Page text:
I was invited to speak to a media trade organization today – I’ll spare them the specifics – with the assignment of provoking discussion about new models, which I’m happy to do, even if I do often hear the same old lines and take the same old arrows. I also hear new challenges and learn from that. I was also looking forward to spending the rest of the day with the group to hear about their ideas and opportunities and needs were and, at their invitation, to share a drink at the end of it. I was going to get a chance to catch up with people I’ve worked with over many years and meet some new people I was looking forward to getting to know and I would learn a lot. It was an off-the-record session, which may not be ideal – for them – but is pretty standard; I’m used to that and abide by the desire.
But after I finished talking and sat down to hear the next panel, I was ejected from the meeting. It wasn’t anything I said, I don’t think. It was that they now wanted a closed meeting. As I was rather unceremoniously rushed out, still noshing on my cookie, grabbing my coat and hat and trying not to let the door hit me in the ass on the way out, I turned to the room and said, “One last thing: Think open-source, people.” It got a laugh and even a hand.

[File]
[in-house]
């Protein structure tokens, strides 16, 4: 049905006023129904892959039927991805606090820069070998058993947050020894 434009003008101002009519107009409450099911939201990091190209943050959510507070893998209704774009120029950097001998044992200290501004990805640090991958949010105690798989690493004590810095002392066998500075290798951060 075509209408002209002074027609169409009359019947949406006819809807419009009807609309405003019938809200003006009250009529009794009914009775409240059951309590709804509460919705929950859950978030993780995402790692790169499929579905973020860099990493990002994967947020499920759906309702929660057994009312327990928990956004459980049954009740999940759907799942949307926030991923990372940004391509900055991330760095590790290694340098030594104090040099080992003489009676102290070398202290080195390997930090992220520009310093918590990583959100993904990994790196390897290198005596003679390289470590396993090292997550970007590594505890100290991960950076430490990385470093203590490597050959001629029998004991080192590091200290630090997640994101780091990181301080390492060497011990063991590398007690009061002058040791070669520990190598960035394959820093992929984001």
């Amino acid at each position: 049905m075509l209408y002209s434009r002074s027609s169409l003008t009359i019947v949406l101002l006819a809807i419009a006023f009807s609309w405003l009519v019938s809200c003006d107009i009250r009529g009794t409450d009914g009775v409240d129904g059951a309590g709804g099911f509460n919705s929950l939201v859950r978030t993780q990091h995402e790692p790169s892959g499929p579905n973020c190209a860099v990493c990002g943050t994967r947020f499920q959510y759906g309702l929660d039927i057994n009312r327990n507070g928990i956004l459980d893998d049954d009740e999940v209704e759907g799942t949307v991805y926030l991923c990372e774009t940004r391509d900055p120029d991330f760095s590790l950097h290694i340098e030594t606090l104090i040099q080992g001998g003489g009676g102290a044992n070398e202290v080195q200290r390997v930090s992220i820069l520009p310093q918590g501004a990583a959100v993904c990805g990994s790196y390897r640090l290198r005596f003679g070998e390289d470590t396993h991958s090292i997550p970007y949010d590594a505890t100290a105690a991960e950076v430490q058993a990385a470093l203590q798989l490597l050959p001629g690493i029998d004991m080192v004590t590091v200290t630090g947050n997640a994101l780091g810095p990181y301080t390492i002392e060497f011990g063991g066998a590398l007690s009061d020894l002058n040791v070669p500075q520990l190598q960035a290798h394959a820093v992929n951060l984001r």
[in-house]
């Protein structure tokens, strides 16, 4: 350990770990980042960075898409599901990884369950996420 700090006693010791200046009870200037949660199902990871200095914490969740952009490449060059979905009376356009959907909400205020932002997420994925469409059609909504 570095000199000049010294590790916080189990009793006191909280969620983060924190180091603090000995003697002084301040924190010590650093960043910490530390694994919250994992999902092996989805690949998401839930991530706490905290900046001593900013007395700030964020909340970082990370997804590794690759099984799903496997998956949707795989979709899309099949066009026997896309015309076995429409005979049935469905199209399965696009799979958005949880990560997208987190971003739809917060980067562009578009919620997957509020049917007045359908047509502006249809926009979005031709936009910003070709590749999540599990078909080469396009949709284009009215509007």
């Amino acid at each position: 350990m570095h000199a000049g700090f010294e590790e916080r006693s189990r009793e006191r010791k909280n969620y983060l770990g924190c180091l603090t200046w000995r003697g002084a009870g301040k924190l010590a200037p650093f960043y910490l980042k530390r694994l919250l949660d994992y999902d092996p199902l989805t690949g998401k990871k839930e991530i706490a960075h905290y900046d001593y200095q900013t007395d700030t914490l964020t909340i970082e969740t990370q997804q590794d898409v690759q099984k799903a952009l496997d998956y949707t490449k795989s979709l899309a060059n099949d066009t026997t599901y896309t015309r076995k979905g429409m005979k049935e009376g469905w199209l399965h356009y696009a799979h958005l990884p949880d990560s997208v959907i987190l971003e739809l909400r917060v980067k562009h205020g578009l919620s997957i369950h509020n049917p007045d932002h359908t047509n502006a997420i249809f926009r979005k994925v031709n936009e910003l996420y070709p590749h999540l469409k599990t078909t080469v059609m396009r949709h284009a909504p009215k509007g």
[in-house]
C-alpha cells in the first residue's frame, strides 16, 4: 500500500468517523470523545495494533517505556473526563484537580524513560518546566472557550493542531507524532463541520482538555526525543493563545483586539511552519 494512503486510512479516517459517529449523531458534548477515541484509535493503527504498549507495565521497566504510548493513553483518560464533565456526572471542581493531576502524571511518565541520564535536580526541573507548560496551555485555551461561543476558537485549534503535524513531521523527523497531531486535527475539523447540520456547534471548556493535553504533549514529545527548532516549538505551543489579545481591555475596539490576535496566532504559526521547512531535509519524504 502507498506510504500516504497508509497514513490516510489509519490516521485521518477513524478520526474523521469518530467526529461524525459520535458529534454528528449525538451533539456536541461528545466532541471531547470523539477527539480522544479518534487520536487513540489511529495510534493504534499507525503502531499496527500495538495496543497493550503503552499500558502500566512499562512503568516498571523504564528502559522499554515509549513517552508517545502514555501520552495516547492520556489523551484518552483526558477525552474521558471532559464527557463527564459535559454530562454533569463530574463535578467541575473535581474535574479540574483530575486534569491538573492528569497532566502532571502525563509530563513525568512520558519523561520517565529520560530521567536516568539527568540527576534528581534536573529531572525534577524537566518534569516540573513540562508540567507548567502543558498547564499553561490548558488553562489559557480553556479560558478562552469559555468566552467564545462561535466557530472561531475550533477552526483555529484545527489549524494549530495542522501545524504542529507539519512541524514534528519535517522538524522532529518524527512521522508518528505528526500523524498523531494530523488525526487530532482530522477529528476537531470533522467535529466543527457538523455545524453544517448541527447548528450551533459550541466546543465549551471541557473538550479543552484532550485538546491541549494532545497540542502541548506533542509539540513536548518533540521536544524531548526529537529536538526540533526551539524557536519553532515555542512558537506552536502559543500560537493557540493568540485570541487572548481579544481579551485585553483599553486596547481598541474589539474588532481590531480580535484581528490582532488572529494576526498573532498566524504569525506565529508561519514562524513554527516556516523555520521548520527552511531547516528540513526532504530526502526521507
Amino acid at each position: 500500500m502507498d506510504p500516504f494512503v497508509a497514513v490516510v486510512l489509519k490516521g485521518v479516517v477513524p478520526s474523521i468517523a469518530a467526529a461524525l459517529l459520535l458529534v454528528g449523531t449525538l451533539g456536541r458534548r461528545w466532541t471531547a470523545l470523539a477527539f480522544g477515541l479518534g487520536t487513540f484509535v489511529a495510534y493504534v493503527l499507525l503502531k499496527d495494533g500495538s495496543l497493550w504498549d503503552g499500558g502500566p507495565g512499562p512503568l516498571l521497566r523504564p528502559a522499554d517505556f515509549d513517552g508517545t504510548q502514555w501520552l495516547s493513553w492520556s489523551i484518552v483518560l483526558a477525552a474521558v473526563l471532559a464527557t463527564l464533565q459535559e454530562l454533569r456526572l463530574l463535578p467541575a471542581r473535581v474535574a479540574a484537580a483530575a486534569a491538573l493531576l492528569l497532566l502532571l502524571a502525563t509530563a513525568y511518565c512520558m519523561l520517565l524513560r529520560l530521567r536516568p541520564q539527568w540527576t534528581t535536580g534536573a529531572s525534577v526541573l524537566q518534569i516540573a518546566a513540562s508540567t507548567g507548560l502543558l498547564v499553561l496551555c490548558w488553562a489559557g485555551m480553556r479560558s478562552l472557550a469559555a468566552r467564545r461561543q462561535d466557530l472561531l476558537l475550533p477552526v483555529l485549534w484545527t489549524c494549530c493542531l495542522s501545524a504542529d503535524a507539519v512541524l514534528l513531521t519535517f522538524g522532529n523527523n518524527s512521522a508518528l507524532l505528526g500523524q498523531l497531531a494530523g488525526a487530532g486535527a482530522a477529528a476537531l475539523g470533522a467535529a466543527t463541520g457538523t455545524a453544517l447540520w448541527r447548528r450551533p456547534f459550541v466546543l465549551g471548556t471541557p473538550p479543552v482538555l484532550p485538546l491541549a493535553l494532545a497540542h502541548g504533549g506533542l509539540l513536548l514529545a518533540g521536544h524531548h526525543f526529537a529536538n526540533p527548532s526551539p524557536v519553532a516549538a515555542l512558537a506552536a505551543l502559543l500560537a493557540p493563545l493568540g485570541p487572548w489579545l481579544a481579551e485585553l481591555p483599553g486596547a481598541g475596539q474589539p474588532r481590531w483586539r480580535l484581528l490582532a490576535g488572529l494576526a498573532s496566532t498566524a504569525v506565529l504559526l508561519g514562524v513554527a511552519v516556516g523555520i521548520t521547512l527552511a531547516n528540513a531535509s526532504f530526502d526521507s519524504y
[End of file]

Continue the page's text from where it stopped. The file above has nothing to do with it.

I was angry – insulted and embarrassed. But the problem is worse for this trade group and its industry. Talk about an echo chamber. What these people need is hear more new voices – newer than old me. What they really need to do is share their challenges and ideas openly and hear new perspectives and new answers from unexpected sources. Hearing the same old stuff from the same old group will get them nowhere. Witness the last 15 years.
If I were such a group, I’d be bringing in people from many different backgrounds and perspectives – from bloggers to technology executives to inventors to investors to customers to kids – and share quite openly my business with them (it’s not as if media’s problems are a secret!) to get new ideas and solutions. But then, that is the reflex I have learned here, online. That, sadly, is still not how media people think. As a group – not to a man – they’re still closed. Too bad. That will hurt them. It already has.
: LATER: A rather lengthy addendum, in response to a Jay Rosen comment, here.